That it is absolutely critical for a school to strike roots in its neighbourhood is stating the obvious. Of course it is. It needs the roads and lanes, the water supply and sewage network, the community dumpster and every other service and facility available locally, to function. Then naturally it must involve itself in all that concerns its neighbourhood.
We knew this already. What we might have missed are the changing traits of this partnership.
Yes, there has been a very significant shift on this front. The neighbourhood is no longer considered a passive backdrop, a provider of basic infrastructure. Rather, it represents a community of people which provides that vital support that the school requires to turn out successive ranks of able, aware and competent citizens.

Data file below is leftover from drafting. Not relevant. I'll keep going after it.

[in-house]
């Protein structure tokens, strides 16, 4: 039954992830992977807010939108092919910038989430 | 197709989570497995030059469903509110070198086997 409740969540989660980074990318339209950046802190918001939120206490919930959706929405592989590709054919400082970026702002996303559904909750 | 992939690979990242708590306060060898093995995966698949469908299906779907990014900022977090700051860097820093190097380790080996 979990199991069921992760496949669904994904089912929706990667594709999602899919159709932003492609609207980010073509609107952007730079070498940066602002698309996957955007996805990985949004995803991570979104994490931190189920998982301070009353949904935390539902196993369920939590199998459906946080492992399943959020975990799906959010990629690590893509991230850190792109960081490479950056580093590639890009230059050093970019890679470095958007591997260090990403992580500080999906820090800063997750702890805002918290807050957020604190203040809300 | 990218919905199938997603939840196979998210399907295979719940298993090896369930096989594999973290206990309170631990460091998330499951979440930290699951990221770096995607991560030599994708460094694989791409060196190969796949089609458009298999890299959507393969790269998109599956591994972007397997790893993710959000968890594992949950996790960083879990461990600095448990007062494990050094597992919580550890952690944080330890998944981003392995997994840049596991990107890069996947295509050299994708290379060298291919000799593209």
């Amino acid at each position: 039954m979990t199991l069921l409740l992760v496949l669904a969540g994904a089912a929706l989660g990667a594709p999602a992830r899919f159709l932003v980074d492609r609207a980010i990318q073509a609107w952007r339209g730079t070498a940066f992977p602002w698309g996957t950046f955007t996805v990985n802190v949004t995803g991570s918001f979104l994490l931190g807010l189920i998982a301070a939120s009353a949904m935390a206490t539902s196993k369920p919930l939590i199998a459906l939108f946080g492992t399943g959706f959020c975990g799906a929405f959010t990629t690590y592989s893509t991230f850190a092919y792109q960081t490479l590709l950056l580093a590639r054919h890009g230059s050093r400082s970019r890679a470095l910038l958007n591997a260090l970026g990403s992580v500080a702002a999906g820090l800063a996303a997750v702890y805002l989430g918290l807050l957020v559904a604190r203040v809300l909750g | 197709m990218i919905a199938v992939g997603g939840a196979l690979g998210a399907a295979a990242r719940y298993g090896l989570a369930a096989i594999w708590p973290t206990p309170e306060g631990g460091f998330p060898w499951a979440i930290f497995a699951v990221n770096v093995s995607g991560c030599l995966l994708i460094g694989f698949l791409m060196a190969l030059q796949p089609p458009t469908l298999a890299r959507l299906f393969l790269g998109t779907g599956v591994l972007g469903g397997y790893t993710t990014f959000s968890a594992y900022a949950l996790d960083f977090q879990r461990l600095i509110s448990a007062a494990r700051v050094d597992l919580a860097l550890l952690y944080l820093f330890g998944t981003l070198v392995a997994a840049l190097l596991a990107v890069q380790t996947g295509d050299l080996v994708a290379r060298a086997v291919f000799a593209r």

So the National Council of Educational Research and Training (NCERT), insists that a ‘healthy’ alliance between the two is an absolute prerequisite for students to develop the ‘right attitude’ towards society. And the Ministry of Human Resources Develop ment’s (MHRD) flagship programme, Sarva Shiksha Abhiyan, clearly states that the Right to Education Act can be translated from a legal framework on paper to a vibrant movement on the ground ‘only with the local people’s support and ownership’.
A GT survey revealed that the neighbourhood too is willing, even enthusiastic to partner with schools. But no one has yet been able figure out how this partnership can operate to make a credible impact.
|CSE’s new publication attempts to plug this gap.It suggests a viable, doable “HOW".|
|— Pandit Gobar Ganesh|